U.S. successfully tests ballistic missile interceptor
The U.S. Ground-based Midcourse Defense (GMD) system has successfully completed its first live-fire test against an ICBM-class target.
The United States tested its Ground-based Midcourse Defense (GMD) system on 29th May, intercepting an intercontinental ballistic missile target for the first time. The test ICBM was fired from the Ronald Reagan Ballistic Missile Defense Test Site on Kwajalein Atoll in the Marshall Islands, and the interceptor launched from Vandenberg AFB, California.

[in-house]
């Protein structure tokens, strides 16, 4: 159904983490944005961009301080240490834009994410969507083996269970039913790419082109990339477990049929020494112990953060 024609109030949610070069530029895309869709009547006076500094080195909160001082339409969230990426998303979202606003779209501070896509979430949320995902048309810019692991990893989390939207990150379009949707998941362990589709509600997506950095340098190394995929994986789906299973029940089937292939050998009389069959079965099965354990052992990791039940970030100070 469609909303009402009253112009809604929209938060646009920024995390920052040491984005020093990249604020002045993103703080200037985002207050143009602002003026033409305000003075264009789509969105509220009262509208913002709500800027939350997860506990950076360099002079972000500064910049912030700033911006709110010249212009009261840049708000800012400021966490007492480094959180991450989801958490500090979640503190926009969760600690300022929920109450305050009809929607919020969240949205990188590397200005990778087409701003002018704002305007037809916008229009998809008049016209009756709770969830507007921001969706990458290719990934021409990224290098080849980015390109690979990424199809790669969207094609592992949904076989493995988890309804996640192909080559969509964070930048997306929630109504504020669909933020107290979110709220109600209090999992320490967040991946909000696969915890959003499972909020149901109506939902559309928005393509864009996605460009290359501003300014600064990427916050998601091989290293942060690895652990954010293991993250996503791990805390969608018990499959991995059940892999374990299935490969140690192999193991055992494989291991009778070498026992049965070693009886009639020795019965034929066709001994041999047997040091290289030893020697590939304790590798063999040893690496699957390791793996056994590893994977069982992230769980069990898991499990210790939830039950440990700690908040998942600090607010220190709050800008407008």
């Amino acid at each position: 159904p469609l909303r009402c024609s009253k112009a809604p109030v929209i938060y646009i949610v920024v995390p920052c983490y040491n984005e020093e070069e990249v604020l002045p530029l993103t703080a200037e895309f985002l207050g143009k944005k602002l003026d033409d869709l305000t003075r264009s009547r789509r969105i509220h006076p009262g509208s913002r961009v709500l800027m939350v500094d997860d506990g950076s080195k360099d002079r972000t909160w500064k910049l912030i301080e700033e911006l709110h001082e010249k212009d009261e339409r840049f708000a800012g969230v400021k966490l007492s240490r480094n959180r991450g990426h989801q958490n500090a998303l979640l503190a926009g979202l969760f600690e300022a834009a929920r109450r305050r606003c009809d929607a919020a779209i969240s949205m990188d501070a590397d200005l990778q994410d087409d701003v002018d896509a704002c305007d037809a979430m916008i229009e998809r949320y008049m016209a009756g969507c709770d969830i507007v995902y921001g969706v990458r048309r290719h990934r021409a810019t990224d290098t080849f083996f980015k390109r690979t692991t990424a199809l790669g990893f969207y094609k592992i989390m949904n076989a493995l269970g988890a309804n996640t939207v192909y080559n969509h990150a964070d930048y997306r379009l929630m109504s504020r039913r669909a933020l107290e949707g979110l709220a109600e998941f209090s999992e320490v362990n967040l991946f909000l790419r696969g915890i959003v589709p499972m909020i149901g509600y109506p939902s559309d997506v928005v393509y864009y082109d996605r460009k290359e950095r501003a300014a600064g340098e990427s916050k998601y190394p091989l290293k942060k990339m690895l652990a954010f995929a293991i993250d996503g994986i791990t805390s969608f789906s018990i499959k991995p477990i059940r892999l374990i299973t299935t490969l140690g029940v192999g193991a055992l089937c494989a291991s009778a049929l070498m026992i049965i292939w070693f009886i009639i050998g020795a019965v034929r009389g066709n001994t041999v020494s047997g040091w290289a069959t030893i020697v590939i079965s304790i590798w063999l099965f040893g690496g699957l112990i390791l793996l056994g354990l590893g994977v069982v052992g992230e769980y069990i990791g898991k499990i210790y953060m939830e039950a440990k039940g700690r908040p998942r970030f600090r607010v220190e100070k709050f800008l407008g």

It was the first live-fire test event against an ICBM-class target for GMD and the U.S. ballistic missile defence system.
The US Missile Defense Agency conducted the test with the support of the Air Force’s 30th Space Wing, the Joint Functional Component Command for Integrated Missile Defense, and US Northern Command.
In 2014, the US successfully tested the GMD against a long-range missile after a number of failed attempts between 2010 and 2013. The GMD is designed to destroy intermediate and long-range ballistic missiles threatening the U.S. homeland.
The Missile Defense Agency requested $7.9bn in its Fiscal 2018 budget request, including $1.5bn for the GMD. The agency says it is on track to increase the number of ground-based interceptors from 36 to 44 by the end of 2017.